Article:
It goes without saying that this book exists to be a source of information and assistance for Subversion users new and old. Conveniently, though, the Subversion command-line is self-documenting, alleviating the need to grab a book off the shelf (wooden, virtual, or otherwise). The svn help command is your gateway to that built-in documentation:
$ svn help usage: svn <subcommand> [options] [args] Subversion command-line client, version 1.8.13. Type 'svn help <subcommand>' for help on a specific subcommand. Type 'svn --version' to see the program version and RA modules or 'svn --version --quiet' to see just the version number. Most subcommands take file and/or directory arguments, recursing on the directories. If no arguments are supplied to such a command, it recurses on the current directory (inclusive) by default. Available subcommands: add blame (praise, annotate, ann) cat …
As described in the previous output, you can ask for help on
a particular subcommand by running
will respond with the full usage message for that subcommand,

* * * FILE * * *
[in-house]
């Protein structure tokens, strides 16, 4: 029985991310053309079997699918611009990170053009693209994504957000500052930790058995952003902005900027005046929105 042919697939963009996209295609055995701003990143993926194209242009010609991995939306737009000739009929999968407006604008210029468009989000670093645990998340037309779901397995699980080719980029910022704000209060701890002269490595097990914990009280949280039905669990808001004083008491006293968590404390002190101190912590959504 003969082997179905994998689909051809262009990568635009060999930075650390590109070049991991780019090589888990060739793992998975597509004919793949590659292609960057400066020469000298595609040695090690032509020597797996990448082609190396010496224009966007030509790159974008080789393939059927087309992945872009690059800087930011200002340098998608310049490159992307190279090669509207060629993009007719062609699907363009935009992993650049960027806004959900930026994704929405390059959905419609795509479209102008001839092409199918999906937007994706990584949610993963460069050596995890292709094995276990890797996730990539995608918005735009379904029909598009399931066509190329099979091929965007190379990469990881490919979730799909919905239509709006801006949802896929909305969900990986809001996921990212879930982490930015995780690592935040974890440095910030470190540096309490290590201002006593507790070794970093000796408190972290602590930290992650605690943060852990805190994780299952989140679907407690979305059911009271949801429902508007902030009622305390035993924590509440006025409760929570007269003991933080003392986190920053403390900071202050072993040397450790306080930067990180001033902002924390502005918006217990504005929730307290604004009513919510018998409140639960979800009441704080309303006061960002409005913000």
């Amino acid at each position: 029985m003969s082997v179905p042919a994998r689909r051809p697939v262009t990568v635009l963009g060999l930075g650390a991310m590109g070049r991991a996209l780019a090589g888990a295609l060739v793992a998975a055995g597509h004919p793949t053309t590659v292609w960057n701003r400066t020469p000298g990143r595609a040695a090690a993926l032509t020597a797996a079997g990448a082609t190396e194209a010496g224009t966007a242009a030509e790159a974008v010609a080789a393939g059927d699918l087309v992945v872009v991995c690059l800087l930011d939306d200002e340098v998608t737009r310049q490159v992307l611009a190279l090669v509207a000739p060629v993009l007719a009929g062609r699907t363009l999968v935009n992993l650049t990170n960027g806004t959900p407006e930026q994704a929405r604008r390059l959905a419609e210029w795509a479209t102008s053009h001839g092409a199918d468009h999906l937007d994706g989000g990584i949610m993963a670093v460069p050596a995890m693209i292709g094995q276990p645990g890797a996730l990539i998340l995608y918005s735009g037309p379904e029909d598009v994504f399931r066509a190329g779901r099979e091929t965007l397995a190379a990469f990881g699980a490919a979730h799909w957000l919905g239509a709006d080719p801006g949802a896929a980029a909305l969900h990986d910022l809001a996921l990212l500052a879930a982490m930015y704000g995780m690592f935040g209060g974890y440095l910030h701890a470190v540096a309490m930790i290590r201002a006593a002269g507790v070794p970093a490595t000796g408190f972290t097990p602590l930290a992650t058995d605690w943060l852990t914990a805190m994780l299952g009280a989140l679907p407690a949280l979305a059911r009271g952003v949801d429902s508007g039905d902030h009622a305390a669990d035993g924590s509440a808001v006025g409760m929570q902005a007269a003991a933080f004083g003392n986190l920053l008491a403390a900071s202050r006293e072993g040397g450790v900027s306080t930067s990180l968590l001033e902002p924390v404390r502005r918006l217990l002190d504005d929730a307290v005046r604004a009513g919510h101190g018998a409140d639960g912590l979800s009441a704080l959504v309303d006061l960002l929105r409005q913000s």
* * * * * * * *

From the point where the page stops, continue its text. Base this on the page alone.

including its syntax, options, and behavior:
$ svn help help help (?, h): Describe the usage of this program or its subcommands. usage: help [SUBCOMMAND...] Global options: --username ARG : specify a username ARG --password ARG : specify a password ARG …
Many Unix-based distributions of Subversion include manual pages of the sort that can be invoked using the man program, but those tend to carry only pointers to other sources of real help, such as the project's website and to the website which hosts this book. Also, several companies offer Subversion help and support, too, usually via a mixture of web-based discussion forums and fee-based consulting. And of course, the Internet holds a decade's worth of Subversion-related discussions just begging to be located by your favorite search engine. Subversion help is never too far away.